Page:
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1 January 1925

My Dear Friend Stephen,

I write to you after all these years to entreat of you one final request. I can turn to no other; I can trust no other. It is rumored that I am an embittered, half-crazed old man. Yes, even in my isolation, I hear these things. Only you know the truth behind my bitterness. Only you know the deep sense of failure I feel toward the one person whom I could have helped. And only you know that my mind is still clear, although now dedicated to one cause.

I have done much searching, much reading, and, when I was again able, much praying. The spiritualists and Madame Blavatsky have given me no clear-cut answers, but they have given me hope—hope that is strengthened by the words Eliza spoke to me when she was but a child and again in the hour before she so needlessly left me.

My preparations are now complete. There is no guarantee this will work, but I have done all that is humanly possible. And if there is a just God, if there is a loving God, Eliza and I will be together again. Here. In the home I built for her. In the home she grew to love in the few short months I was privileged to have her with me.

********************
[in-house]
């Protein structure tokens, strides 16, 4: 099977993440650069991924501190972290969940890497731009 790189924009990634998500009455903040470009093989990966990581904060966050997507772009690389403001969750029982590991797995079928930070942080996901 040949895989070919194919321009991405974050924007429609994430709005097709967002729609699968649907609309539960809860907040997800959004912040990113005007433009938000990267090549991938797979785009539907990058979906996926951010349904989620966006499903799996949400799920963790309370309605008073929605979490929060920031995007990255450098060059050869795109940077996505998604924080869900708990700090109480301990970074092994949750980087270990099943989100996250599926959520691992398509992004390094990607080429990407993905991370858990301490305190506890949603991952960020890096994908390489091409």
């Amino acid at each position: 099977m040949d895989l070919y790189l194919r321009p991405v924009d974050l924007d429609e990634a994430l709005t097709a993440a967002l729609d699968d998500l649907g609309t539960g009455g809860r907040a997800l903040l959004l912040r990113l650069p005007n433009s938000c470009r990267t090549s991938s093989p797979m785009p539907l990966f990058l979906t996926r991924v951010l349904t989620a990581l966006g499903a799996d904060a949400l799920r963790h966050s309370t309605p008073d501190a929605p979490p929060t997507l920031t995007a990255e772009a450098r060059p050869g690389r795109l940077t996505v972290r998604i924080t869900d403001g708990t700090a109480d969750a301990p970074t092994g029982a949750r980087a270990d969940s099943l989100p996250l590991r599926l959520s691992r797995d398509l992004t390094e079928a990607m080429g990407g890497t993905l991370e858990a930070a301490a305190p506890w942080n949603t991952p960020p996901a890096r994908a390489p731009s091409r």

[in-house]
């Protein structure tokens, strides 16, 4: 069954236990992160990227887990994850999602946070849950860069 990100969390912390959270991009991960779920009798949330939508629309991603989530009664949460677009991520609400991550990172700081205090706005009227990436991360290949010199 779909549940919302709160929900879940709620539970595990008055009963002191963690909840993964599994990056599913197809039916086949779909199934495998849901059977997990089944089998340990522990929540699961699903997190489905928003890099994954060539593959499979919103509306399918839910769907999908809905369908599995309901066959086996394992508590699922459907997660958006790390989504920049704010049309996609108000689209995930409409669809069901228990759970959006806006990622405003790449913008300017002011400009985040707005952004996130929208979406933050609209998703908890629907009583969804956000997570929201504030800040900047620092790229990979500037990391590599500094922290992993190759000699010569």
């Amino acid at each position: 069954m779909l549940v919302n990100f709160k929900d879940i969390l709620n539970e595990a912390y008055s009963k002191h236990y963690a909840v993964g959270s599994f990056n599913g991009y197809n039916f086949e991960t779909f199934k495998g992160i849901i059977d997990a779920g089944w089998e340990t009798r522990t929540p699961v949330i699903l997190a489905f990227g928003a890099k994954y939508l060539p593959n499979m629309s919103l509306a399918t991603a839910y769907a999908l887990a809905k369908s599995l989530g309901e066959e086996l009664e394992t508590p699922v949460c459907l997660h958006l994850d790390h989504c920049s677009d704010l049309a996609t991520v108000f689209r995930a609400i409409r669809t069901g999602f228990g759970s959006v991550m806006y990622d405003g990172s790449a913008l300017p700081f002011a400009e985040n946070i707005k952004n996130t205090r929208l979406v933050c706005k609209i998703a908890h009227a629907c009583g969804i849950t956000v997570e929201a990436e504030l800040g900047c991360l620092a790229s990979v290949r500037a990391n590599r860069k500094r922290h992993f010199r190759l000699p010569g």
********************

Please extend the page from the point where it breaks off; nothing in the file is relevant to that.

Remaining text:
I ask—I plead—that you defend my estate, my wishes, and the Will that I have written. Some will say these are the demands of a deranged man. You have the strength and the position to counter those accusations, to preserve what I have so painstakingly and deliberately established until, God willing, we return.

Before the coming of the white man's religion, our people believed that the spirits of the departed lingered—near their bodies, our people said, but could it not be near persons or places they loved? When once again I felt, other than pain, I became aware of Eliza's gentle touch, of her gentle presence. She is no longer with me, and I am bereft. But I must believe that our separation is temporary. I await only your answer before I, too, can begin the adventure that lies before us.

Farewell, my dear friend.


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